Younger performers easily lost in kudo shuffle

The Primetime Emmys have no shortage of awards categories, yet young performers might not be getting the recognition they deserve — or that the Emmys themselves could benefit from.

There’s nothing preventing young talent from receiving supporting or even lead noms for primetime dramas and comedies, but no existing category specifically guarantees such kudos. That may not have mattered so much in the past, but with young viewership a priority for nets and cablers, some would argue it’s time to consider modifying Emmy rules to acknowledge this increasingly powerful demographic.

Thesps once referred to as juveniles and ingenues are acknowledged by the Daytime Emmys, which hands out statuettes for best younger actor and actress. On primetime, actors seemingly worthy of such recognition include Mark Indelicato (Justin, the flamboyant nephew on ABC’s “Ugly Betty”), Rico Rodriguez (Manny, Ed O’Neill’s deadpan stepson on ABC’s “Modern Family”) and Keir Gilchrist (Toni Collette’s gay son on Showtime’s “United States of Tara”). Even quite a few cast members of “Glee” would qualify if the Daytime Emmys’ cutoff age of 25 were applied.

Some argue that the main reason not to add youth categories to the Emmys is the main reason not to add anything to the Emmys — the broadcast is too overstuffed as it is.

“It would be nice if younger performers were recognized for their fine work on a regular basis by the television academy,” says Maureen Ryan, television critic for the Chicago Tribune. “But I don’t think it justifies the creation of a new category — the Emmys already have too many categories.”

Time media and TV critic James Poniewozik echoes that view: “I would not argue for a juvenile Emmy category,” he says. “First, there may be plenty of things the Emmys need, but more categories does not top the list. Second, I’m not really sure there are sufficient candidates to argue for it.”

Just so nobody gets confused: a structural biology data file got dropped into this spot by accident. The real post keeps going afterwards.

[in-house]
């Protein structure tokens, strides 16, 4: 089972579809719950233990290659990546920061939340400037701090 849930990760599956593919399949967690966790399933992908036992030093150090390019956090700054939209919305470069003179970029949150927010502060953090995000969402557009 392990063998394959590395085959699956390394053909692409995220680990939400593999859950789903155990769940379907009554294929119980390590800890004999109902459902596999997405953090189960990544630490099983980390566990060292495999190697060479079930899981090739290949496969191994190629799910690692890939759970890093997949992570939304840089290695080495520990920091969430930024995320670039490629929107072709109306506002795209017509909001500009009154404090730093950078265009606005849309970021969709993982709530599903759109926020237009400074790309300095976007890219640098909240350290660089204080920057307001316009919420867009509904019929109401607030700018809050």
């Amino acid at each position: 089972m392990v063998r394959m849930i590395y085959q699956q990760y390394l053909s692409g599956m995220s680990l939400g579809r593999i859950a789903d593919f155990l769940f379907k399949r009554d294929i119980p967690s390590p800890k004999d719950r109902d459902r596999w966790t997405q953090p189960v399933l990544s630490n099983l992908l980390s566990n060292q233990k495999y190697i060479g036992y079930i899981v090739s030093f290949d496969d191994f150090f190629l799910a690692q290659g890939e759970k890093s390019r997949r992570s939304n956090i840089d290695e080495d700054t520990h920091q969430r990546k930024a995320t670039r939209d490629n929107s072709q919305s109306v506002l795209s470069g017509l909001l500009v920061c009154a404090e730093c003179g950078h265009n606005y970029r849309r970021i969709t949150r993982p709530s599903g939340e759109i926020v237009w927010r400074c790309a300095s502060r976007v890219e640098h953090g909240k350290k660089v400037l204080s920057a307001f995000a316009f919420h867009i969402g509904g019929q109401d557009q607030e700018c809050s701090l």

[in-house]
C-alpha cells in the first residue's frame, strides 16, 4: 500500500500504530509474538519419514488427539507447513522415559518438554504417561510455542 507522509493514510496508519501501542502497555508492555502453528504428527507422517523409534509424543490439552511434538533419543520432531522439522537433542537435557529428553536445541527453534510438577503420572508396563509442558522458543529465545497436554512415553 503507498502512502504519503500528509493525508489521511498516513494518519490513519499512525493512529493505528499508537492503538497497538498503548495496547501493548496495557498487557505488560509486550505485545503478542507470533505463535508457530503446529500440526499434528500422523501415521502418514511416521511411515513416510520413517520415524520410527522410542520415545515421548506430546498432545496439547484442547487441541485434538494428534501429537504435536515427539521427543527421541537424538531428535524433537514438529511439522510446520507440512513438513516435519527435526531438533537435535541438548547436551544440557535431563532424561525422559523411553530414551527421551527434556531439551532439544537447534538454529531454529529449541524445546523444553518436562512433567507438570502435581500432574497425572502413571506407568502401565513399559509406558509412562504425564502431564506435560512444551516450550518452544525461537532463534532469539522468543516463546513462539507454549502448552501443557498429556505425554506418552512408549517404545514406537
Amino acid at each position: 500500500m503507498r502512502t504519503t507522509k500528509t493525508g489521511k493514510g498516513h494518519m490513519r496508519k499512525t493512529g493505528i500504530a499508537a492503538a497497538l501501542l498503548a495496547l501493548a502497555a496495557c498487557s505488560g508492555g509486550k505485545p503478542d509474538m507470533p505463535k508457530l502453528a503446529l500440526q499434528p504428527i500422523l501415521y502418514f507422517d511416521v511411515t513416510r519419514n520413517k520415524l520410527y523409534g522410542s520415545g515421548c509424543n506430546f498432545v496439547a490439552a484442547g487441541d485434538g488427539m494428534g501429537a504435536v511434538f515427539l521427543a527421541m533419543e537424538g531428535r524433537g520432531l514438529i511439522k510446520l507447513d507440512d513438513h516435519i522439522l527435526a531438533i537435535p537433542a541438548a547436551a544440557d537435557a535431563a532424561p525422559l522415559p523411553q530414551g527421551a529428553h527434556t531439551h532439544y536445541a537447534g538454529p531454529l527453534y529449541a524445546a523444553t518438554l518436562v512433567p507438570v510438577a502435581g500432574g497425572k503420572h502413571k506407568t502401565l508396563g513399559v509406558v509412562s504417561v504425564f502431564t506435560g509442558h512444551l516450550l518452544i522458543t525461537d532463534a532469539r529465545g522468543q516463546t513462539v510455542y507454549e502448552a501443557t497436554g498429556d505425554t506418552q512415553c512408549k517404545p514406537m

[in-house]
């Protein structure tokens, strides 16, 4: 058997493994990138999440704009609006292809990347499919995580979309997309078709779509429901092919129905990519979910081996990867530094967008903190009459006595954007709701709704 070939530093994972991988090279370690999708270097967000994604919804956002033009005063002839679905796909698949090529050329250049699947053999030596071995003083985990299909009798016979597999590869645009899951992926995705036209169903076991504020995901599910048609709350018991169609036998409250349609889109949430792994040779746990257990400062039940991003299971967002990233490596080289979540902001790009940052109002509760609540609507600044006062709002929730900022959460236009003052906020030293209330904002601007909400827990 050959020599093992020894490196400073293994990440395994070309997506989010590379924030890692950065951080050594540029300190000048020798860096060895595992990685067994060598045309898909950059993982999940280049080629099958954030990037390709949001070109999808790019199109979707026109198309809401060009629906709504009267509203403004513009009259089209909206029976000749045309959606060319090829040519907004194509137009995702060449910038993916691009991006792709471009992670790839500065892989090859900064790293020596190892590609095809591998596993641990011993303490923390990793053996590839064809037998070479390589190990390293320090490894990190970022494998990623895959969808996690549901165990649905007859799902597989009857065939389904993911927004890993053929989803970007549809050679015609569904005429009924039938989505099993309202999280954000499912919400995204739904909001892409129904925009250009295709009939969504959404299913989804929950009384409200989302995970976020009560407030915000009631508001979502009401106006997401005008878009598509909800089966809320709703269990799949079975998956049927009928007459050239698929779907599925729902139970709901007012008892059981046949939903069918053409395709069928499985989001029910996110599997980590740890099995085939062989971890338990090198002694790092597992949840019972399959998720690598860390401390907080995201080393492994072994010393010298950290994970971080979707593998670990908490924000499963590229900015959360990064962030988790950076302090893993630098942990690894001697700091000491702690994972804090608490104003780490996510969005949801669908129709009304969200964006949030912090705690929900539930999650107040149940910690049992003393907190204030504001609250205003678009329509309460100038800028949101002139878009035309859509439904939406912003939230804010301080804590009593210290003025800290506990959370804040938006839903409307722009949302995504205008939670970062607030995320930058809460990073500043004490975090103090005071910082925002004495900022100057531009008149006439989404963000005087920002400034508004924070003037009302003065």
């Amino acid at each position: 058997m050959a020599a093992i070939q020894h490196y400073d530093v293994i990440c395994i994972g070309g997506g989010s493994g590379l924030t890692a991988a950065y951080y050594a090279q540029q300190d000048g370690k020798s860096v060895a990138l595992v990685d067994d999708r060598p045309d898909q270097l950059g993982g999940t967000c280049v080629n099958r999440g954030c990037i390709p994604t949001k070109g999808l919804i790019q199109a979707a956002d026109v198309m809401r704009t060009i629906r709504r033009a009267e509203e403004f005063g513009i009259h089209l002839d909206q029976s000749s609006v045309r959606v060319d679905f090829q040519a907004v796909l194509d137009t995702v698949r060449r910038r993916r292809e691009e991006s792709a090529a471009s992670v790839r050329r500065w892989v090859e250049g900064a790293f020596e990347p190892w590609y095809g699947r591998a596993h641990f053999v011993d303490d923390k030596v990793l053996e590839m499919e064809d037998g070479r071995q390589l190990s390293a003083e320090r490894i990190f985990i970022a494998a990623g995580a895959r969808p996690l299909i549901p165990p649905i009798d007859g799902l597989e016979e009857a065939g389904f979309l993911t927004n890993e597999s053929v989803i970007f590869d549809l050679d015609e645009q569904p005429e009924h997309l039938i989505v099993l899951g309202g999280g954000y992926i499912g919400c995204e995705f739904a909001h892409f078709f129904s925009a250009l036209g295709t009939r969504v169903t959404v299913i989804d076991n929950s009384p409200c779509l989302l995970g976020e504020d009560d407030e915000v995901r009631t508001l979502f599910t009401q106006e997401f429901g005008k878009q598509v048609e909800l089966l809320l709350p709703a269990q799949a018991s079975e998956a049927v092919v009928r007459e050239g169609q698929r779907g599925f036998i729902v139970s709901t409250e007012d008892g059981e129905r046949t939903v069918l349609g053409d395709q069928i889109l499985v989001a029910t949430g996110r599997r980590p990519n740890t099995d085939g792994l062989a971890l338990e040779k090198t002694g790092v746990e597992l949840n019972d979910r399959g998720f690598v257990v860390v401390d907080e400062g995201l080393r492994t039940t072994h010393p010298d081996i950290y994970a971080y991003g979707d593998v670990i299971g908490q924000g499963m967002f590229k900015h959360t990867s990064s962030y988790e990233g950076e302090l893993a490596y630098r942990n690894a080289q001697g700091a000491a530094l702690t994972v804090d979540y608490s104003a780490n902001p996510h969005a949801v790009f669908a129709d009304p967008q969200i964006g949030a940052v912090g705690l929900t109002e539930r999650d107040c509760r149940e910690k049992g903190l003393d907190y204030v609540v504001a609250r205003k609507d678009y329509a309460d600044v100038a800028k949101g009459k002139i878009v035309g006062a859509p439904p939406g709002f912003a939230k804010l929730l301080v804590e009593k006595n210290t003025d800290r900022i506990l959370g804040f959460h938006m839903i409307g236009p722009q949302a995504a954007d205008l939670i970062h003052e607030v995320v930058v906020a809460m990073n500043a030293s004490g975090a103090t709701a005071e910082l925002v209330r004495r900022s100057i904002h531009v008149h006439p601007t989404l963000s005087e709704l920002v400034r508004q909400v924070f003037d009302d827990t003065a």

According to John Leverence, senior veep of awards for the Academy of Television Arts and Sciences, which awards the Primetime Emmys, there is no serious discussion concerning the creation of categories for younger performers.

“With the longstanding tradition of lead, supporting and guest-performance awards,” Leverence says, “we feel we’ve got it covered when it comes to how an ensemble in a scripted drama or comedy plays out.”

And though the examples are few and far between, Leverence notes that the Primetime Emmys have long honored younger talent, including a 25-year-old Michael J. Fox for “Family Ties” in the mid-1980s and a 23-year-old Barbra Streisand for her variety program “My Name Is Barbra” in the mid-1960s. The youngest winner remains Roxana Zal, who was 14 when she won a supporting actress honor for limited series or special in 1984 for the TV movie “Something About Amelia.”

Still, the presence of young talent lifts Emmy broadcasts, says Brent Stanton, now in his fifth year helming the daytime kudocast.

“If you’re ever around the fan zone when the younger actors and actresses come along, you see that they really get a lot of attention,” he says. “And advertisers and promotion people are looking for the hot, young star. So I think it’s good for the show.”

Leverence concurs, up to a point. “I think there’s a distinction between how you structure your awards program and how you draw a mass audience,” he says. “But I certainly would agree that if you had the cast of ‘Gossip Girl’ and ’10 Things I Hate About You’ and ‘Lincoln Heights’ and ‘Glee,’ there’s no doubt that people like to be around those who look like them and whom they Twitter-follow. There are any number of opportunities to embellish the attractiveness of a primetime broadcast by having young people on the show.”

Whether what results is enough to draw young viewers to the Primetime Emmys broadcast is another matter.

“The key is not simply nominating younger actors, but recognizing deserving shows that young people watch,” says Poniewozik. “Once you tamper with your nominations for the sake of demographics, your authenticity is compromised. And I’m told the kids today are all about authenticity.”

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